Kashmir's Chinar Trees On The Decline

Kashmir's Chinar Trees On The Decline

23 December 2013
The New Indian Express
Fayaz Wani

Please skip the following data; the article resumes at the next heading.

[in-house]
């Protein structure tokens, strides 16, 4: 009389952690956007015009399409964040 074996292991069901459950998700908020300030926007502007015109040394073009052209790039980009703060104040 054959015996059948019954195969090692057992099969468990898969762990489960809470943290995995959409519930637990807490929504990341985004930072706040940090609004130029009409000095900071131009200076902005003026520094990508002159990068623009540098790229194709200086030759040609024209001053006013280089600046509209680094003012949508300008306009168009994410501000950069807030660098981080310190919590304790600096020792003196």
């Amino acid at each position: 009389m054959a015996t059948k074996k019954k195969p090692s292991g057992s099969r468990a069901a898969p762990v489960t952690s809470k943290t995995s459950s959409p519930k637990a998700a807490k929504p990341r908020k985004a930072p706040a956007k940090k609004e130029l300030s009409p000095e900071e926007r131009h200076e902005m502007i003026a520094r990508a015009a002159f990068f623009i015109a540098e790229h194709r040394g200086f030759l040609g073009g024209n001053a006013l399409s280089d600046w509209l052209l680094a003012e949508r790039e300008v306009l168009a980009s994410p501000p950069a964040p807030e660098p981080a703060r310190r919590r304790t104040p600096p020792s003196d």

Srinagar: The number of chinar trees due to continuous felling for road-widening and other developmental projects is declining. According to government data, in 2007 there were 38,401 of the trees in Kashmir but environmentalists and activists say the actual figure is much lower. Calling the majestic Kashmiri Chinars (Platanus Orientalis Kashmiriania), locally called ‘Bouin’, a symbol of Kashmir, social activist Aijaz Ahmad says, “Hundreds of chinars have been felled by authorities for construction of railway tracks in Kashmir. Similarly, they have been cut down for widening of roads on the Srinagar-Jammu highway and other parts of the Valley.” District Floriculture Officer Anantnag Sheikh Shabir Ahmad said the trees are being felled for various reasons and whenever the trees are cut down, new saplings are planted every year. “Whenever a chinar is cut, we plant saplings. We go for massive plantation drive every year and observe March 21 as the Chinar plantation day,” he said. Asked whether the newly planted saplings survive, the official said they take due care of these and most of the saplings survive. Shabir said the Floriculture department had conducted survey on chinars in 2007 where it was revealed that their population was 38,401. Since then no further survey has been conducted, he said. An official report states that Kashmir had around 42,000 Chinar trees in 1970. Though the felling and lopping of Chinars is banned in the Valley, officials get green-signal for cutting of the majestic trees for expansion of roads and other developmental projects. Environmentalist and former chief conservator of forests Mohammad Sultan Wadoo contests official figures. In his book titled, “The Trees Of Our Heritage” published in 2007, he puts total number of Chinars in Kashmir as 17,124. Maintaining that the figure given by him is correct, he said about 746 Chinars are cut in the Valley every year. “If felling of chinars continues in the same pace, Kashmir would be without them in 22 years,” he said. Disagreeing with the official figure, Kashmiri poet and satirist Zareef Ahmad Zareef said there won’t be more than 2,500 chinars in Kashmir. “About 29 majestic chinars have been cut on the Sringar-Jammu highway from the summer capital to Bijbehara in South Kashmir. Similarly, many Chinars were cut on Tangmarg-Gulmarg road in North Kashmir,” he said. He alleged that officials sprayed chemicals on the chinars to dry them up and afterward cut them down on the pretext that the tree had dried up and posed threat to lives of people. A 200-year-old Chinar in Rajbagh area in Srinagar was cut last year and sold for just '7,000 while the value of the tree was over Rs. 1 lakh, he said. “We are not against the developmental activities. In case it is necessary to cut chinar, we don’t oppose it. However, we want that government to identify an alternative area, where the chinar sapling can be planted and taken care of,” Zareef added. It takes around 150 years for a Chinar to grow to its full size. The world’s oldest Chinar is found in Chattergam, Chadoora in Budgam. The chinar, which is said to be planted a Sufi saint Syed Abul Qasim Shah Hamdani in 1374 AD, has the stem 31.85 m in circumference and stands at 14.78 m tall.